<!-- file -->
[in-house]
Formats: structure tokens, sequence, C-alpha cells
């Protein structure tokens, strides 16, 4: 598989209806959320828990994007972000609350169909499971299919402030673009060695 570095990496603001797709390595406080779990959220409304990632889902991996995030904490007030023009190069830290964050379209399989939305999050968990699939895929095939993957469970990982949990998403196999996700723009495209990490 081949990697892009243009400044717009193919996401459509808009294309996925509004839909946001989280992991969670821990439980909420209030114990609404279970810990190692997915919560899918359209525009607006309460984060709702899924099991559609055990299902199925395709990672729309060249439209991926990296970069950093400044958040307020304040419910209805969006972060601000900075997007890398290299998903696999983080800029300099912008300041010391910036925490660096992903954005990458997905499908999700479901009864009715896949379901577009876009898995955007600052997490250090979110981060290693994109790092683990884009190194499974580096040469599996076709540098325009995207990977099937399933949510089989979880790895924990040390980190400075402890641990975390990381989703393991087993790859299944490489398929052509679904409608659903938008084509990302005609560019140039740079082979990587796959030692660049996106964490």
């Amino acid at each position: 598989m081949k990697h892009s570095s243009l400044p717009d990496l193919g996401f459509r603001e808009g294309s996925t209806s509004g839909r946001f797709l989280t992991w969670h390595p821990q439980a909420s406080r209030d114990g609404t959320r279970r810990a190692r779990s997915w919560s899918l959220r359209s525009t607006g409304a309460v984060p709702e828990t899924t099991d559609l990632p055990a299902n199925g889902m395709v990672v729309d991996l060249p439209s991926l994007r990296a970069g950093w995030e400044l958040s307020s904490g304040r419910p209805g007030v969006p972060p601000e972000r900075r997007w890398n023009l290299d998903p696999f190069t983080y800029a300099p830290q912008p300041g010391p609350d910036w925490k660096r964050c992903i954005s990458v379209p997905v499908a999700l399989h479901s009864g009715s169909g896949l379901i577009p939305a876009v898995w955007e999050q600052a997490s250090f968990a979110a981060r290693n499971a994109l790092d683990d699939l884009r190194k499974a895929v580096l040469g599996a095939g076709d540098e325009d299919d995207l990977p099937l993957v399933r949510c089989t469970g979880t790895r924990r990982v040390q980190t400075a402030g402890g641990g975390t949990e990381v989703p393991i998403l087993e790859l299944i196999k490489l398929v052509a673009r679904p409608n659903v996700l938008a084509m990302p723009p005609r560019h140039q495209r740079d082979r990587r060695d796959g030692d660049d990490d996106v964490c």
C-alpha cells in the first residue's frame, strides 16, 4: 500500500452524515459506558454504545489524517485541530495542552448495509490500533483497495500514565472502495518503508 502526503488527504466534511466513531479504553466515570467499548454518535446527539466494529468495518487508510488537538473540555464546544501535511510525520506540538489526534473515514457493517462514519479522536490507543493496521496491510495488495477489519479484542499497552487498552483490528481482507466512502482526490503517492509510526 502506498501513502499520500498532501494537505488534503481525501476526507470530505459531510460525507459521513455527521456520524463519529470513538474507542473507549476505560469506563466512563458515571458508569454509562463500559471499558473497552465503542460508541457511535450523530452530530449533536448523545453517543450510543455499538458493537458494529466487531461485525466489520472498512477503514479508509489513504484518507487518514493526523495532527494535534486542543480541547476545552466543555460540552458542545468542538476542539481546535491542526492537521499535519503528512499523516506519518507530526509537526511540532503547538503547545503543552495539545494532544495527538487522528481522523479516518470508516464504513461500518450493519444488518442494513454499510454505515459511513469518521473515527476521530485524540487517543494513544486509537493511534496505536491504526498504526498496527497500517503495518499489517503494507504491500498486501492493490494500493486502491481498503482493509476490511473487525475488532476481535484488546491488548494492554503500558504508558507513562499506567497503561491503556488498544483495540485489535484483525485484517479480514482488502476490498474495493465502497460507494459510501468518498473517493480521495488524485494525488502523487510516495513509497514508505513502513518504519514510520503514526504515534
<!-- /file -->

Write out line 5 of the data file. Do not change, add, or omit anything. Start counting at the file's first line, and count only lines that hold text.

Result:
C-alpha cells in the first residue's frame, strides 16, 4: 500500500452524515459506558454504545489524517485541530495542552448495509490500533483497495500514565472502495518503508 502526503488527504466534511466513531479504553466515570467499548454518535446527539466494529468495518487508510488537538473540555464546544501535511510525520506540538489526534473515514457493517462514519479522536490507543493496521496491510495488495477489519479484542499497552487498552483490528481482507466512502482526490503517492509510526 502506498501513502499520500498532501494537505488534503481525501476526507470530505459531510460525507459521513455527521456520524463519529470513538474507542473507549476505560469506563466512563458515571458508569454509562463500559471499558473497552465503542460508541457511535450523530452530530449533536448523545453517543450510543455499538458493537458494529466487531461485525466489520472498512477503514479508509489513504484518507487518514493526523495532527494535534486542543480541547476545552466543555460540552458542545468542538476542539481546535491542526492537521499535519503528512499523516506519518507530526509537526511540532503547538503547545503543552495539545494532544495527538487522528481522523479516518470508516464504513461500518450493519444488518442494513454499510454505515459511513469518521473515527476521530485524540487517543494513544486509537493511534496505536491504526498504526498496527497500517503495518499489517503494507504491500498486501492493490494500493486502491481498503482493509476490511473487525475488532476481535484488546491488548494492554503500558504508558507513562499506567497503561491503556488498544483495540485489535484483525485484517479480514482488502476490498474495493465502497460507494459510501468518498473517493480521495488524485494525488502523487510516495513509497514508505513502513518504519514510520503514526504515534